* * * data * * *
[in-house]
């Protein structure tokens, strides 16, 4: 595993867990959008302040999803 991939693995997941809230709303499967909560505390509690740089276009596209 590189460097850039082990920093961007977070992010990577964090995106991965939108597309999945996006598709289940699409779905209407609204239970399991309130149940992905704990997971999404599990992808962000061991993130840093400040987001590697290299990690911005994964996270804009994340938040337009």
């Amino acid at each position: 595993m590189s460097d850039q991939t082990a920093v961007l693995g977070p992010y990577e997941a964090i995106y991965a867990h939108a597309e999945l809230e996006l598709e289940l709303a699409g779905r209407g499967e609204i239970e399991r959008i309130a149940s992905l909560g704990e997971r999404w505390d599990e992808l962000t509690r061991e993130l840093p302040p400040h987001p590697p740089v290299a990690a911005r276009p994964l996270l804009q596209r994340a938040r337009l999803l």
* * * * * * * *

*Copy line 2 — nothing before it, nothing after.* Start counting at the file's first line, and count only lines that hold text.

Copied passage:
């Protein structure tokens, strides 16, 4: 595993867990959008302040999803 991939693995997941809230709303499967909560505390509690740089276009596209 590189460097850039082990920093961007977070992010990577964090995106991965939108597309999945996006598709289940699409779905209407609204239970399991309130149940992905704990997971999404599990992808962000061991993130840093400040987001590697290299990690911005994964996270804009994340938040337009």